However, instances of these sorts have clearly not damaged the term otaku permanently. Well-known Japanese voice actress, singer, and illustrator Nakagawa Shoko has referred to herself as an otaku more than once in reference to her interests revolving around manga, cosplay, and Super Sentai shows, and her official blog often uses board slang from the likes of 2channel and features otaku-style entries. Former Japanese Prime Minister Asō Tarō has likewise styled himself as otaku citing his love of manga – his candidacy for the position of Prime Minister in 2007 actually caused the share value of several manga publishing companies to rise. In arguing that the embrace of manga and Japanese pop culture in general was an important step in cultivating ties with other countries, Aso intentionally used the otaku subculture in order to promote Japan in foreign affairs.
The rise of otaku subculture outside of Japan, while sometimes tainted with the same brush as in its country of origin, has also been responsible for its contribution to the wide array of knowledge relating to manga and anime that’s now available to anyone with an internet connection. Prior to the 1990s, anime had very limited exposure beyond Japan’s borders. The growth of the internet, combined with the passion and creativity of fans, has resulted in an enormous rise in fansubbed anime, which has in turn led to the commercial success of anime not only in Asia and the United States but also in Europe and Latin America.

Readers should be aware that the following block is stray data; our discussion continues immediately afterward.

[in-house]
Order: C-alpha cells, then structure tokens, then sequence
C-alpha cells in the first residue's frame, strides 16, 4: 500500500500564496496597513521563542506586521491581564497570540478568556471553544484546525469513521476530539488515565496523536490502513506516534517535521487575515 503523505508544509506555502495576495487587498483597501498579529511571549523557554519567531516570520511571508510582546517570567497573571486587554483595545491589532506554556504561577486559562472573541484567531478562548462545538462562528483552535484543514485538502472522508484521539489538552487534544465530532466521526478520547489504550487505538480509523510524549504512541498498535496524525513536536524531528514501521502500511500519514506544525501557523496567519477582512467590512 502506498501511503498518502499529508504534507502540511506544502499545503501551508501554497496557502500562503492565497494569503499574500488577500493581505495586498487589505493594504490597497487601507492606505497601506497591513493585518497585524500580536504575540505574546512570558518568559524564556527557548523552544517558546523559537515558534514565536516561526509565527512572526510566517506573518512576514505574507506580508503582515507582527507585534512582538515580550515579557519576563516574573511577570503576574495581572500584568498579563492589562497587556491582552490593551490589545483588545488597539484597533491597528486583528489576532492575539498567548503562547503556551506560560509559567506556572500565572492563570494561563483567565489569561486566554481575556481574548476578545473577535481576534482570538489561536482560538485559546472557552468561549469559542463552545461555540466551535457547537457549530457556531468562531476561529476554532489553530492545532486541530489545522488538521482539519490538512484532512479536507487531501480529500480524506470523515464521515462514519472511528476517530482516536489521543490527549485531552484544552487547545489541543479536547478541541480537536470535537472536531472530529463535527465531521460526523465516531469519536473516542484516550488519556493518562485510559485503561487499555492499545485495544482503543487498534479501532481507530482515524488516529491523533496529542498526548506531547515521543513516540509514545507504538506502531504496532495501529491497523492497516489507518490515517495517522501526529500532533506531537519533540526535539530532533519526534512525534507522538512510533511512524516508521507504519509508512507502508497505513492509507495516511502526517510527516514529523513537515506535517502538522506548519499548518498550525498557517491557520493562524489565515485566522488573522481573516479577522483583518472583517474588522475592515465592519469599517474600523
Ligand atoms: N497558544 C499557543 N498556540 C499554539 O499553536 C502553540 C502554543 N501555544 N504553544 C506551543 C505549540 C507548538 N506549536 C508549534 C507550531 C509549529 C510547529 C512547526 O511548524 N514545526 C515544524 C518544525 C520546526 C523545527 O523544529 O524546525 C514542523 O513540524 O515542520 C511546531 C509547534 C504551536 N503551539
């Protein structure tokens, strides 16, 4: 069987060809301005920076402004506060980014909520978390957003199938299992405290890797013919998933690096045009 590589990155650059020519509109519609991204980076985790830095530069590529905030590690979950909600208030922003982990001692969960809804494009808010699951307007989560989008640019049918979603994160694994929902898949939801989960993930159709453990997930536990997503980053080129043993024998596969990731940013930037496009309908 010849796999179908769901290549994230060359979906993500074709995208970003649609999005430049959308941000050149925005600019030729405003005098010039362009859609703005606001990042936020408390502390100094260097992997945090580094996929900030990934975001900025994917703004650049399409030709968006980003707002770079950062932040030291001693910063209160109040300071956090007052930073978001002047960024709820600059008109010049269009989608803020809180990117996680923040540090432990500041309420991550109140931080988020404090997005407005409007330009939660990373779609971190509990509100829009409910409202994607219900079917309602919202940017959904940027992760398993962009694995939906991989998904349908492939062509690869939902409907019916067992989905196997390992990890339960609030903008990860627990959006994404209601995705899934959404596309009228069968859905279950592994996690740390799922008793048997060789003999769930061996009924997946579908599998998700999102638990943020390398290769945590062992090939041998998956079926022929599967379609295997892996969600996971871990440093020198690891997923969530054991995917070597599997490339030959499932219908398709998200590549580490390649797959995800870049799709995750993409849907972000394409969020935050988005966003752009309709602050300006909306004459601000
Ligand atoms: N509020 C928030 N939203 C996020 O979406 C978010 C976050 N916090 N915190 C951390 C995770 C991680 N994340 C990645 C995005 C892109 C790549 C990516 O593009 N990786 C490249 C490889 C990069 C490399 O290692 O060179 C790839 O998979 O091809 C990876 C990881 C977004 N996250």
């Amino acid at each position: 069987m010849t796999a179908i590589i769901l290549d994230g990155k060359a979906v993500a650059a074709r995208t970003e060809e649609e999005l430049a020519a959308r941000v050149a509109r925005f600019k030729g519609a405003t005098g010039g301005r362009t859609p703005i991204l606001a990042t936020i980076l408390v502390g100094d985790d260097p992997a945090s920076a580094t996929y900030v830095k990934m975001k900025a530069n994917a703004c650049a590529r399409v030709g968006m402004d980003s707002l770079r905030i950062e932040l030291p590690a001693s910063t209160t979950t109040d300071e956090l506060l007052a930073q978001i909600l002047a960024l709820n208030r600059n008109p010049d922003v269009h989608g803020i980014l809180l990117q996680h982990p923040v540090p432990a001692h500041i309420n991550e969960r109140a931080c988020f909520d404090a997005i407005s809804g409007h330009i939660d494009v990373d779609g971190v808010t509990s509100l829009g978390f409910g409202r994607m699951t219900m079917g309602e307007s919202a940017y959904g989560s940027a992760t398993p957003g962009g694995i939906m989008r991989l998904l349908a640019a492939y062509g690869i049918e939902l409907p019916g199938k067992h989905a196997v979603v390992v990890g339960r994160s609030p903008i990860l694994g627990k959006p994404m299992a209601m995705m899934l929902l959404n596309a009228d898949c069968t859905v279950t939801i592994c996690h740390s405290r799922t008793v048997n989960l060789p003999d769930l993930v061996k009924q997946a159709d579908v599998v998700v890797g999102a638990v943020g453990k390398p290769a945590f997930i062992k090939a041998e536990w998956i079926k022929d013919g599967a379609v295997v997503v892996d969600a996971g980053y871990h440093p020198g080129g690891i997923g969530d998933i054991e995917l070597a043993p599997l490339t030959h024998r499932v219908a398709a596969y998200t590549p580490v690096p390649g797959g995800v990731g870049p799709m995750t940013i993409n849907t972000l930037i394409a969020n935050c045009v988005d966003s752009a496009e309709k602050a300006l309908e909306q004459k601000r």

Anime has made a visible impact upon Western-created pop culture. A thesis published in 2005 on the correlation between anime and Japanese culture points out that “At this point, [anime] is almost inextricably linked with interest in other forms of Japanese pop culture and interest in Japanese culture and language.” Anime-influenced animation – non-Japanese works of animation that emulates the visual style of anime such as The Powerpuff Girls, Teen Titans, and the critically acclaimed Avatar: The Last Airbender – continue to increase. Some producers of Western animation have even turned to Japanese animation companies for collaborative productions, as when Walt Disney Animation Studios contracted Madhouse to produce the Stitch! television series. And in terms of academia, one only needs to do a quick search on Amazon to see that ‘otaku’ has become an acceptable word for both Japanese and non-Japanese established authors.
I’m not encouraging anyone to label those who don’t want to be labeled, but despite its sometimes negative connotations, it’s my firm belief that you could do far worse than ‘otaku’. Personally speaking, ‘anime fan’ doesn’t quite convey my sheer enthusiasm for the medium, ‘J-fag’ or ‘Japanophile’ makes it sound as though I spend most of my time watching porn and fapping, and it’s a hell of a lot better than ‘weeaboo’.
Question of the post: Do you identify as ‘otaku’? And if you’re an anime fan but don’t like to use the word for yourself, is there another term you prefer?